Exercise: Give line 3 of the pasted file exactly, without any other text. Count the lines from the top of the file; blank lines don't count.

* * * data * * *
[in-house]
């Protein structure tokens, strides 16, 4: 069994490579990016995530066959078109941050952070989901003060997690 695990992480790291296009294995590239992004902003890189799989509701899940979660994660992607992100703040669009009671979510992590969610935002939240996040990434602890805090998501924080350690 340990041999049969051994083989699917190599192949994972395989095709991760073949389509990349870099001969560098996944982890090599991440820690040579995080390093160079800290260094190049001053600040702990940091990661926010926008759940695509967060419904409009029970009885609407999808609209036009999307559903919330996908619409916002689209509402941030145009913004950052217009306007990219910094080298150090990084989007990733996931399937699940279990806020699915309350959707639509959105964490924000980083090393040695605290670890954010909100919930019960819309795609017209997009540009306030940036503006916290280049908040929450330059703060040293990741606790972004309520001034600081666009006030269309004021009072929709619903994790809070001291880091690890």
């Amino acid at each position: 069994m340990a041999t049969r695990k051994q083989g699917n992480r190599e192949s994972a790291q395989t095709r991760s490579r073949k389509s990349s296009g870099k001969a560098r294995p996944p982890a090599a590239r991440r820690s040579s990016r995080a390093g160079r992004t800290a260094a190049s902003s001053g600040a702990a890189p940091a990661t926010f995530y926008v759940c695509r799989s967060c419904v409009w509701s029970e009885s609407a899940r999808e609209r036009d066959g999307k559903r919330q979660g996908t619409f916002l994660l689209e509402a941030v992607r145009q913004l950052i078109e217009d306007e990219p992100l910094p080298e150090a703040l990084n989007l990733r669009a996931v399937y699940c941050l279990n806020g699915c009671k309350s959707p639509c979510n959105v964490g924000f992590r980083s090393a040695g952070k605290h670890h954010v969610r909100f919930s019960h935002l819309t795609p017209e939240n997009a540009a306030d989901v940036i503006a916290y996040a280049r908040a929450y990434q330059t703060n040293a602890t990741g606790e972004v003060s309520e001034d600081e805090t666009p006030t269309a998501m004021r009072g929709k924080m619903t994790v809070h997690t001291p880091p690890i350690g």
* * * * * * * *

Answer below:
């Amino acid at each position: 069994m340990a041999t049969r695990k051994q083989g699917n992480r190599e192949s994972a790291q395989t095709r991760s490579r073949k389509s990349s296009g870099k001969a560098r294995p996944p982890a090599a590239r991440r820690s040579s990016r995080a390093g160079r992004t800290a260094a190049s902003s001053g600040a702990a890189p940091a990661t926010f995530y926008v759940c695509r799989s967060c419904v409009w509701s029970e009885s609407a899940r999808e609209r036009d066959g999307k559903r919330q979660g996908t619409f916002l994660l689209e509402a941030v992607r145009q913004l950052i078109e217009d306007e990219p992100l910094p080298e150090a703040l990084n989007l990733r669009a996931v399937y699940c941050l279990n806020g699915c009671k309350s959707p639509c979510n959105v964490g924000f992590r980083s090393a040695g952070k605290h670890h954010v969610r909100f919930s019960h935002l819309t795609p017209e939240n997009a540009a306030d989901v940036i503006a916290y996040a280049r908040a929450y990434q330059t703060n040293a602890t990741g606790e972004v003060s309520e001034d600081e805090t666009p006030t269309a998501m004021r009072g929709k924080m619903t994790v809070h997690t001291p880091p690890i350690g």